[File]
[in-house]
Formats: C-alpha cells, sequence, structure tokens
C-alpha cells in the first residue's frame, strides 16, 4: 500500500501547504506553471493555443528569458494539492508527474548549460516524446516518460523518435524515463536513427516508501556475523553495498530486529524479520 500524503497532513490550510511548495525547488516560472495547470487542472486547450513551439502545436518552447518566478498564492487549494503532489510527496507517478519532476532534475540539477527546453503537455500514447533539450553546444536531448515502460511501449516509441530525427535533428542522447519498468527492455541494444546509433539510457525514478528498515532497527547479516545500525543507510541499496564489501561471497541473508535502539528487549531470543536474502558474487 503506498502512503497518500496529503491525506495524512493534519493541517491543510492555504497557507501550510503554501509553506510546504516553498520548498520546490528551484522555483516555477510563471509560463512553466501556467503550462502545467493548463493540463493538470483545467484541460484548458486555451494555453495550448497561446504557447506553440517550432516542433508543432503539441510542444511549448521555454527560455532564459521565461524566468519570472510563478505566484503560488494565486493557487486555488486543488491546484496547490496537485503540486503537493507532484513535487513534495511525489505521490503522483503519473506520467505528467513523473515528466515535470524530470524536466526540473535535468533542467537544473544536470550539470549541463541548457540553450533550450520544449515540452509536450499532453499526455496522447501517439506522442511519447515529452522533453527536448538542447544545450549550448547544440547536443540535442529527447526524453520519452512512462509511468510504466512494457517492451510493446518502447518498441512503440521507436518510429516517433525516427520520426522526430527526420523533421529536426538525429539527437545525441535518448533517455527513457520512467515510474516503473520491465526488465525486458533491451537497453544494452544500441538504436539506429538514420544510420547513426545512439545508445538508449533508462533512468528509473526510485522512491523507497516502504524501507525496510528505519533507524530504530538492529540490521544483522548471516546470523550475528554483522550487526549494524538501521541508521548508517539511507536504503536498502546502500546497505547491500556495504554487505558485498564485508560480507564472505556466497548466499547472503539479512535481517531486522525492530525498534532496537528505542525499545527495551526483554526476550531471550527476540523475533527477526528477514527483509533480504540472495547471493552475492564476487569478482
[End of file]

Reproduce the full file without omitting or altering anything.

[in-house]
Formats: C-alpha cells, sequence, structure tokens
C-alpha cells in the first residue's frame, strides 16, 4: 500500500501547504506553471493555443528569458494539492508527474548549460516524446516518460523518435524515463536513427516508501556475523553495498530486529524479520 500524503497532513490550510511548495525547488516560472495547470487542472486547450513551439502545436518552447518566478498564492487549494503532489510527496507517478519532476532534475540539477527546453503537455500514447533539450553546444536531448515502460511501449516509441530525427535533428542522447519498468527492455541494444546509433539510457525514478528498515532497527547479516545500525543507510541499496564489501561471497541473508535502539528487549531470543536474502558474487 503506498502512503497518500496529503491525506495524512493534519493541517491543510492555504497557507501550510503554501509553506510546504516553498520548498520546490528551484522555483516555477510563471509560463512553466501556467503550462502545467493548463493540463493538470483545467484541460484548458486555451494555453495550448497561446504557447506553440517550432516542433508543432503539441510542444511549448521555454527560455532564459521565461524566468519570472510563478505566484503560488494565486493557487486555488486543488491546484496547490496537485503540486503537493507532484513535487513534495511525489505521490503522483503519473506520467505528467513523473515528466515535470524530470524536466526540473535535468533542467537544473544536470550539470549541463541548457540553450533550450520544449515540452509536450499532453499526455496522447501517439506522442511519447515529452522533453527536448538542447544545450549550448547544440547536443540535442529527447526524453520519452512512462509511468510504466512494457517492451510493446518502447518498441512503440521507436518510429516517433525516427520520426522526430527526420523533421529536426538525429539527437545525441535518448533517455527513457520512467515510474516503473520491465526488465525486458533491451537497453544494452544500441538504436539506429538514420544510420547513426545512439545508445538508449533508462533512468528509473526510485522512491523507497516502504524501507525496510528505519533507524530504530538492529540490521544483522548471516546470523550475528554483522550487526549494524538501521541508521548508517539511507536504503536498502546502500546497505547491500556495504554487505558485498564485508560480507564472505556466497548466499547472503539479512535481517531486522525492530525498534532496537528505542525499545527495551526483554526476550531471550527476540523475533527477526528477514527483509533480504540472495547471493552475492564476487569478482